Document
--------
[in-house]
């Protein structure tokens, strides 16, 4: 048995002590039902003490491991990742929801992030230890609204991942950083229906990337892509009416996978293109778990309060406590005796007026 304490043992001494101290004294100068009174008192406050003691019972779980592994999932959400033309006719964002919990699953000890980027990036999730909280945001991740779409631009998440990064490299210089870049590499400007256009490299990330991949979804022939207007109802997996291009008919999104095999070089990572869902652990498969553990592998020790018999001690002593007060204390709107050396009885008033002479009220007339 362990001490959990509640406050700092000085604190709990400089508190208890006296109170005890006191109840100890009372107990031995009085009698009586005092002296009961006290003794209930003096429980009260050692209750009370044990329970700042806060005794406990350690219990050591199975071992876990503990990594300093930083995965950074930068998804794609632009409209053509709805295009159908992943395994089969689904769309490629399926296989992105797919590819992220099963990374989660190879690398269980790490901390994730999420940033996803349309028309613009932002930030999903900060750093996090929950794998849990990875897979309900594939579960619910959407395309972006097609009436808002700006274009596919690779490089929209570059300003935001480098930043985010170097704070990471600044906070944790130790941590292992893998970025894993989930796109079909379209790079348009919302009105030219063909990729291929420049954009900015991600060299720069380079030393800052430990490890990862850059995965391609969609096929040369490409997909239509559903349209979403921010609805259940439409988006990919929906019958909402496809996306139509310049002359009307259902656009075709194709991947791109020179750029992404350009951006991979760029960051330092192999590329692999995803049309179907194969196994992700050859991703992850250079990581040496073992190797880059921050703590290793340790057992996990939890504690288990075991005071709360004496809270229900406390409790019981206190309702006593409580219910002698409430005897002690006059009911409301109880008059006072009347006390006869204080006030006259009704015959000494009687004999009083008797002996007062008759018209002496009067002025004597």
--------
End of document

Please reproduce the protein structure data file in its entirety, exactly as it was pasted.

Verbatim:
[in-house]
């Protein structure tokens, strides 16, 4: 048995002590039902003490491991990742929801992030230890609204991942950083229906990337892509009416996978293109778990309060406590005796007026 304490043992001494101290004294100068009174008192406050003691019972779980592994999932959400033309006719964002919990699953000890980027990036999730909280945001991740779409631009998440990064490299210089870049590499400007256009490299990330991949979804022939207007109802997996291009008919999104095999070089990572869902652990498969553990592998020790018999001690002593007060204390709107050396009885008033002479009220007339 362990001490959990509640406050700092000085604190709990400089508190208890006296109170005890006191109840100890009372107990031995009085009698009586005092002296009961006290003794209930003096429980009260050692209750009370044990329970700042806060005794406990350690219990050591199975071992876990503990990594300093930083995965950074930068998804794609632009409209053509709805295009159908992943395994089969689904769309490629399926296989992105797919590819992220099963990374989660190879690398269980790490901390994730999420940033996803349309028309613009932002930030999903900060750093996090929950794998849990990875897979309900594939579960619910959407395309972006097609009436808002700006274009596919690779490089929209570059300003935001480098930043985010170097704070990471600044906070944790130790941590292992893998970025894993989930796109079909379209790079348009919302009105030219063909990729291929420049954009900015991600060299720069380079030393800052430990490890990862850059995965391609969609096929040369490409997909239509559903349209979403921010609805259940439409988006990919929906019958909402496809996306139509310049002359009307259902656009075709194709991947791109020179750029992404350009951006991979760029960051330092192999590329692999995803049309179907194969196994992700050859991703992850250079990581040496073992190797880059921050703590290793340790057992996990939890504690288990075991005071709360004496809270229900406390409790019981206190309702006593409580219910002698409430005897002690006059009911409301109880008059006072009347006390006869204080006030006259009704015959000494009687004999009083008797002996007062008759018209002496009067002025004597």